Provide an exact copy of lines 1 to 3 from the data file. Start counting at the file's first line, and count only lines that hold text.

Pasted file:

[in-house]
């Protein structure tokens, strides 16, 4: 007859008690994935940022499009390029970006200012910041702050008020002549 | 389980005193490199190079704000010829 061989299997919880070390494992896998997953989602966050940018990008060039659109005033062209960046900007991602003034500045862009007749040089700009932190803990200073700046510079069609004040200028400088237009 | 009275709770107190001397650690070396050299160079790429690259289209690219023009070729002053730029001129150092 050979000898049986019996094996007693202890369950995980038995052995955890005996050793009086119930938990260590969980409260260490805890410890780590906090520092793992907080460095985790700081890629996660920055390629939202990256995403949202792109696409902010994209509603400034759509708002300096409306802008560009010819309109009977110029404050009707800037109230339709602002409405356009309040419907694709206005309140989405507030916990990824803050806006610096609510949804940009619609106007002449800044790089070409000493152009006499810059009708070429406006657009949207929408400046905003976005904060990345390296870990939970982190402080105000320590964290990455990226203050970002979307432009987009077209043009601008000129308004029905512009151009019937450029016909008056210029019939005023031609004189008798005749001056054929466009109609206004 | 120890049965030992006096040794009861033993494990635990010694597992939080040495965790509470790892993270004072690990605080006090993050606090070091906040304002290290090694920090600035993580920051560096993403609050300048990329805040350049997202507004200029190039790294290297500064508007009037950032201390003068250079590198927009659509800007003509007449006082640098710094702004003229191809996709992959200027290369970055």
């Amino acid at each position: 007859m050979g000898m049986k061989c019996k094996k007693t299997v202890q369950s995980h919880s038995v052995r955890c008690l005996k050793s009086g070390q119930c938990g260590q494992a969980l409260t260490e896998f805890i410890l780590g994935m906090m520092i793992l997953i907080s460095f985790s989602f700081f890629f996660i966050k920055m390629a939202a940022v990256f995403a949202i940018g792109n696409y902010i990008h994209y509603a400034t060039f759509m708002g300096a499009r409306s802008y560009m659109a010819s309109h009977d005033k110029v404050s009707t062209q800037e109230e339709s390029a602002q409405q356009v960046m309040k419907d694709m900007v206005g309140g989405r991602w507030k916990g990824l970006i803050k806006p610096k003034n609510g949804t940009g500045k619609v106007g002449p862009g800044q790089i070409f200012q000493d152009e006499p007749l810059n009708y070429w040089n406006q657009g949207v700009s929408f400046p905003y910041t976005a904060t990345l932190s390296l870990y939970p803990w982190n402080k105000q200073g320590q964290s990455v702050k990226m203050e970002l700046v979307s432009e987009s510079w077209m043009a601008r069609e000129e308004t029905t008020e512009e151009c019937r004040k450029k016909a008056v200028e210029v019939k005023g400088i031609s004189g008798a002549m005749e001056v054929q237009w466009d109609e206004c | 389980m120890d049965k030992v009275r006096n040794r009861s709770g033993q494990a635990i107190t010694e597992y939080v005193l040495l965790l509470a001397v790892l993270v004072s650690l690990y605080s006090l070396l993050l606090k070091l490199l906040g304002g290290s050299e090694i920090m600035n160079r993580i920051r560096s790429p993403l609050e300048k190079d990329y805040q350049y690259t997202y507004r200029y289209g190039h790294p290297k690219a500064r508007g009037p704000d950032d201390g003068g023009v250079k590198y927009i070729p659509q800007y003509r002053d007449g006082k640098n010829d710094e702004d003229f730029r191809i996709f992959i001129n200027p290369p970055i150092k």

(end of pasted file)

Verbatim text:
[in-house]
């Protein structure tokens, strides 16, 4: 007859008690994935940022499009390029970006200012910041702050008020002549 | 389980005193490199190079704000010829 061989299997919880070390494992896998997953989602966050940018990008060039659109005033062209960046900007991602003034500045862009007749040089700009932190803990200073700046510079069609004040200028400088237009 | 009275709770107190001397650690070396050299160079790429690259289209690219023009070729002053730029001129150092 050979000898049986019996094996007693202890369950995980038995052995955890005996050793009086119930938990260590969980409260260490805890410890780590906090520092793992907080460095985790700081890629996660920055390629939202990256995403949202792109696409902010994209509603400034759509708002300096409306802008560009010819309109009977110029404050009707800037109230339709602002409405356009309040419907694709206005309140989405507030916990990824803050806006610096609510949804940009619609106007002449800044790089070409000493152009006499810059009708070429406006657009949207929408400046905003976005904060990345390296870990939970982190402080105000320590964290990455990226203050970002979307432009987009077209043009601008000129308004029905512009151009019937450029016909008056210029019939005023031609004189008798005749001056054929466009109609206004 | 120890049965030992006096040794009861033993494990635990010694597992939080040495965790509470790892993270004072690990605080006090993050606090070091906040304002290290090694920090600035993580920051560096993403609050300048990329805040350049997202507004200029190039790294290297500064508007009037950032201390003068250079590198927009659509800007003509007449006082640098710094702004003229191809996709992959200027290369970055």
């Amino acid at each position: 007859m050979g000898m049986k061989c019996k094996k007693t299997v202890q369950s995980h919880s038995v052995r955890c008690l005996k050793s009086g070390q119930c938990g260590q494992a969980l409260t260490e896998f805890i410890l780590g994935m906090m520092i793992l997953i907080s460095f985790s989602f700081f890629f996660i966050k920055m390629a939202a940022v990256f995403a949202i940018g792109n696409y902010i990008h994209y509603a400034t060039f759509m708002g300096a499009r409306s802008y560009m659109a010819s309109h009977d005033k110029v404050s009707t062209q800037e109230e339709s390029a602002q409405q356009v960046m309040k419907d694709m900007v206005g309140g989405r991602w507030k916990g990824l970006i803050k806006p610096k003034n609510g949804t940009g500045k619609v106007g002449p862009g800044q790089i070409f200012q000493d152009e006499p007749l810059n009708y070429w040089n406006q657009g949207v700009s929408f400046p905003y910041t976005a904060t990345l932190s390296l870990y939970p803990w982190n402080k105000q200073g320590q964290s990455v702050k990226m203050e970002l700046v979307s432009e987009s510079w077209m043009a601008r069609e000129e308004t029905t008020e512009e151009c019937r004040k450029k016909a008056v200028e210029v019939k005023g400088i031609s004189g008798a002549m005749e001056v054929q237009w466009d109609e206004c | 389980m120890d049965k030992v009275r006096n040794r009861s709770g033993q494990a635990i107190t010694e597992y939080v005193l040495l965790l509470a001397v790892l993270v004072s650690l690990y605080s006090l070396l993050l606090k070091l490199l906040g304002g290290s050299e090694i920090m600035n160079r993580i920051r560096s790429p993403l609050e300048k190079d990329y805040q350049y690259t997202y507004r200029y289209g190039h790294p290297k690219a500064r508007g009037p704000d950032d201390g003068g023009v250079k590198y927009i070729p659509q800007y003509r002053d007449g006082k640098n010829d710094e702004d003229f730029r191809i996709f992959i001129n200027p290369p970055i150092k």